Caroline Maun is Associate Professor of English at Wayne State University in Detroit, MI. She is the editor of “The Collected Poems of Evelyn Scott” (National Poetry Foundation, 2005) and the author of “Mosaic of Fire: The Work of Lola Ridge, Evelyn Scott, Charlotte Wilder, and Kay Boyle” (Univ. of South Carolina Press, 2012). She has published one volume of poetry, “The Sleeping”, and her second volume titled “What Remains” is forthcoming in 2013.
Welcome Thornton Wilder Fellow
Wayne State University
The Complete Poems of Charlotte Wilder
Caroline Maun is Associate Professor in the English Department at Wayne State University in Detroit, Michigan. She is the editor of The Collected Poems of Evelyn Scott (National Poetry Foundation) and Mosaic of Fire: The Work of Lola Ridge, Evelyn Scott, Charlotte Wilder, and Kay Boyle (University of South Carolina Press). She teaches twentieth-century American literature, creative nonfiction, and poetry. Caroline will be at the Beinecke through February 1.
Christian Wiman Joins Yale Faculty: http://www.yale.edu/ism/academics/WimanJoinsFacutly.html
Martin Jean has announced the appointment of Christian Wiman to the faculty of the Yale Institute of Sacred Music as Senior Lecturer in Religion and Literature. The first five-year term of the joint appointment with Yale Divinity School begins July 1, 2013.
Christian Wiman is one of the most significant names in the poetry world today. Raised in West Texas, he was educated at Washington and Lee University in Virginia. He has taught at Stanford, Northwestern, and the Prague School of Economics, and for the last decade has served as editor of Poetry, the oldest monthly devoted to verse in the English-speaking world. Under Wiman’s leadership, the magazine experienced significant growth in both readership and content. In 2007, the New York Times described his editorship as one of “enthusiastic adventurousness, publishing a wide range of poetic styles, turbo-charging the back of the book with essays…and reviews engaged in debate both lively and dead serious.”
Christian Wiman is the author, translator, or editor of seven books. His most recent book of poems, Every Riven Thing (FSG, 2010), won the Commonwealth Prize from the English Speaking Union and was a finalist for the Kingsley-Tufts Prize. It was named one of the ten best poetry books of the year by the New Yorker and by the National Post in Canada. His translations of Osip Mandelstam are collected in Stolen Air (Ecco, 2012); and a new book of non-fiction, My Bright Abyss: Meditation of a Modern Believer, will be published by Farrar, Straus and Giroux in the spring.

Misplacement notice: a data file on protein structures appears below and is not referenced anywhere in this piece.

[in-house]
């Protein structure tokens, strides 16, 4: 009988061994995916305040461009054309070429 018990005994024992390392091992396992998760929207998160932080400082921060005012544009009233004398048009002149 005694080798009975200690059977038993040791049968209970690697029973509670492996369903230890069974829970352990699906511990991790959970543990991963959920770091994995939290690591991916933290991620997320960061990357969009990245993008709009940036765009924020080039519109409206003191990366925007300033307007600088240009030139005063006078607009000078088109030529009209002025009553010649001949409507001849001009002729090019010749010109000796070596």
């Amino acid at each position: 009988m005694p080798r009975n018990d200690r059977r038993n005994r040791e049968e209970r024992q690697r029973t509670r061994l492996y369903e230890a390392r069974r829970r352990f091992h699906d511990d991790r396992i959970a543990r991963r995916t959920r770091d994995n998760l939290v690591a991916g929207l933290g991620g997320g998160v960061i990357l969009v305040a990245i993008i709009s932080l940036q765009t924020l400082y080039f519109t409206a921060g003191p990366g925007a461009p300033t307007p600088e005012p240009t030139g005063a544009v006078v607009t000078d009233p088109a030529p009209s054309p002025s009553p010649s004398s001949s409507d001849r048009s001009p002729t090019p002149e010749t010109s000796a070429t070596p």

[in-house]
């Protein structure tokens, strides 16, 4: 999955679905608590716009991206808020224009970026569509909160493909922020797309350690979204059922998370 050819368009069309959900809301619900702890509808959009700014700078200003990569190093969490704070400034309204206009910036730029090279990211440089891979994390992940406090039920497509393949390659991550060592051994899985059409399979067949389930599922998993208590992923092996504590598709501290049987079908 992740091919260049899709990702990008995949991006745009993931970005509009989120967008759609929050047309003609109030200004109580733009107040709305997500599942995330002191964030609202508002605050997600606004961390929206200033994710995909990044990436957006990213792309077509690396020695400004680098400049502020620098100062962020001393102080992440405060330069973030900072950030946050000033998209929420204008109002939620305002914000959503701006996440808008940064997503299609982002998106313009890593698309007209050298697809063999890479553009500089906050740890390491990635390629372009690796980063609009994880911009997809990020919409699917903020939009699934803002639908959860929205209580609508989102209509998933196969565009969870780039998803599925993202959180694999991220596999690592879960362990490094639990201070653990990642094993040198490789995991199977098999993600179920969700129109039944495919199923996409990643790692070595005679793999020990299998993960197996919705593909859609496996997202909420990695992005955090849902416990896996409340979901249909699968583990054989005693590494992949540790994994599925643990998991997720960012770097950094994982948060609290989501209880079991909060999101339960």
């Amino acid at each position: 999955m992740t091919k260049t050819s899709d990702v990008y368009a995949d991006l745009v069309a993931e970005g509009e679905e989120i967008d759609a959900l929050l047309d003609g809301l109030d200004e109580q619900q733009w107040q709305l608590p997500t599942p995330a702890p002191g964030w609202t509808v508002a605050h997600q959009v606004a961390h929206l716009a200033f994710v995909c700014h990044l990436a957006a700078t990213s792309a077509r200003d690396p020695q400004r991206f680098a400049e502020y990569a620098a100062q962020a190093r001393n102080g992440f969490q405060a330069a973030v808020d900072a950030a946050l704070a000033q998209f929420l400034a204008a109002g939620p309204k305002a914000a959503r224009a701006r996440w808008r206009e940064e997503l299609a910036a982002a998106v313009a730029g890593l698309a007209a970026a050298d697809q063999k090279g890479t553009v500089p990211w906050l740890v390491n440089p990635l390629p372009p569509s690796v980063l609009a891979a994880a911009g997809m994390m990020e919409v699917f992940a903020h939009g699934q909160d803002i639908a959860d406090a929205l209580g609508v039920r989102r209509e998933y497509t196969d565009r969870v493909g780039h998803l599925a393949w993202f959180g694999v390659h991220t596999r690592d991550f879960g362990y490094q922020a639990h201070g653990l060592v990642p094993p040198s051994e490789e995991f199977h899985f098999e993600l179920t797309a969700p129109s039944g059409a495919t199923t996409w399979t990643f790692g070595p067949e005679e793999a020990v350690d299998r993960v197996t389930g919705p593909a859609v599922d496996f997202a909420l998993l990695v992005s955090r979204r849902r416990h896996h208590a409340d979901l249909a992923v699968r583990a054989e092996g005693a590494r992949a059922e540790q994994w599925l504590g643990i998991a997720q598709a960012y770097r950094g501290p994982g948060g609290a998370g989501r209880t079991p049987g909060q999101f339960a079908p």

His work has received wide acclaim. Writer Dana Gioia, chairman of the National Endowment for the Arts (2003-2009) states that Christian Wiman is “one of the most important American poets and poetry critics now active. He is a writer of depth, ambition, and originality. There is no one in his generation for whom I have a higher regard.” The Pulitzer prizewinner Marilynne Robinson writes, “The thing that impresses me most [about Wiman’s work]…is that faith, with all its complexities, really matters to him. He need not have made it his subject… That Wiman does so means that his poetry and his scholarship have a purifying urgency that is rare in this world. This puts him at the very source of theology, and enables him to say new things in timeless language, so that the reader’s surprise and assent are one and the same.”
Beyond his accomplishments as poet and essayist, Wiman’s perspective on the Christian theological tradition is profound. David J. Rothman (First Things) writes that Christian Wiman is “one of the preeminent devotional poets of any faith now writing in English.” Of Every Riven Thing, Dana Jennings (The New York Times) reports that it is an “ecstatic ruckus worthy of Gerard Manley Hopkins, who also tasted the tears in things—and the holy too.” He has been interviewed by Bill Moyers and Krista Tippett, and recently appeared on the PBS NewsHour.
Wiman will join Prof. Peter Hawkins in teaching courses on subjects at the intersection of theology and literature, one of the cornerstones of the Institute’s interdisciplinary curriculum. Wiman’s extraordinary gifts as poet, teacher, critic, and editor will make him a natural partner in the musical, liturgical, and artistic life of the Institute, nurturing the formation of future preachers, theologians, and scholars in the Divinity School, and enhancing intellectual life throughout the Yale community.